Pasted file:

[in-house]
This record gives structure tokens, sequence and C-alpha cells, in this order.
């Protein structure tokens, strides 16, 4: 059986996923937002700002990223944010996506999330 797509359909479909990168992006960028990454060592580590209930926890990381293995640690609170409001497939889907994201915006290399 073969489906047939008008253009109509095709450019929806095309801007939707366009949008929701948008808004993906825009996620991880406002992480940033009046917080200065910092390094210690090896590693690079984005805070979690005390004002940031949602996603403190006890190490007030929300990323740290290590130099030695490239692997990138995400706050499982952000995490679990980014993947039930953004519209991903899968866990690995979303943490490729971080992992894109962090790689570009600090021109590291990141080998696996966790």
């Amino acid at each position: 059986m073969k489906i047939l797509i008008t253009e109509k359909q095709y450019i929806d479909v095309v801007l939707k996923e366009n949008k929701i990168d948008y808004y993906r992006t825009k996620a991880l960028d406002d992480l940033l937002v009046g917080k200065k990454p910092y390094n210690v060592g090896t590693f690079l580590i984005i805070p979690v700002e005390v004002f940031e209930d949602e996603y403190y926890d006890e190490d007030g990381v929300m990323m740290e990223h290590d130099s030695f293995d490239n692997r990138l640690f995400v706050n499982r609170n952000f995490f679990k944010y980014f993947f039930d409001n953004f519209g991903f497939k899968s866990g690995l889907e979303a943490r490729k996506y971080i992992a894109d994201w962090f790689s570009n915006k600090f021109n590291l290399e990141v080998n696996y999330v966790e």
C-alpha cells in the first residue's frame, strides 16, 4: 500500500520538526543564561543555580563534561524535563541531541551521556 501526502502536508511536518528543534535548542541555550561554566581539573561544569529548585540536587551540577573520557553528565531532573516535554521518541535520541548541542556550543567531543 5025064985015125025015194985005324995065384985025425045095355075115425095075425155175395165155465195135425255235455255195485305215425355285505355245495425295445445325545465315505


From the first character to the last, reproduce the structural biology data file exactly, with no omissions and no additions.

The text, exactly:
[in-house]
This record gives structure tokens, sequence and C-alpha cells, in this order.
């Protein structure tokens, strides 16, 4: 059986996923937002700002990223944010996506999330 797509359909479909990168992006960028990454060592580590209930926890990381293995640690609170409001497939889907994201915006290399 073969489906047939008008253009109509095709450019929806095309801007939707366009949008929701948008808004993906825009996620991880406002992480940033009046917080200065910092390094210690090896590693690079984005805070979690005390004002940031949602996603403190006890190490007030929300990323740290290590130099030695490239692997990138995400706050499982952000995490679990980014993947039930953004519209991903899968866990690995979303943490490729971080992992894109962090790689570009600090021109590291990141080998696996966790």
């Amino acid at each position: 059986m073969k489906i047939l797509i008008t253009e109509k359909q095709y450019i929806d479909v095309v801007l939707k996923e366009n949008k929701i990168d948008y808004y993906r992006t825009k996620a991880l960028d406002d992480l940033l937002v009046g917080k200065k990454p910092y390094n210690v060592g090896t590693f690079l580590i984005i805070p979690v700002e005390v004002f940031e209930d949602e996603y403190y926890d006890e190490d007030g990381v929300m990323m740290e990223h290590d130099s030695f293995d490239n692997r990138l640690f995400v706050n499982r609170n952000f995490f679990k944010y980014f993947f039930d409001n953004f519209g991903f497939k899968s866990g690995l889907e979303a943490r490729k996506y971080i992992a894109d994201w962090f790689s570009n915006k600090f021109n590291l290399e990141v080998n696996y999330v966790e």
C-alpha cells in the first residue's frame, strides 16, 4: 500500500520538526543564561543555580563534561524535563541531541551521556 501526502502536508511536518528543534535548542541555550561554566581539573561544569529548585540536587551540577573520557553528565531532573516535554521518541535520541548541542556550543567531543 5025064985015125025015194985005324995065384985025425045095355075115425095075425155175395165155465195135425255235455255195485305215425355285505355245495425295445445325545465315505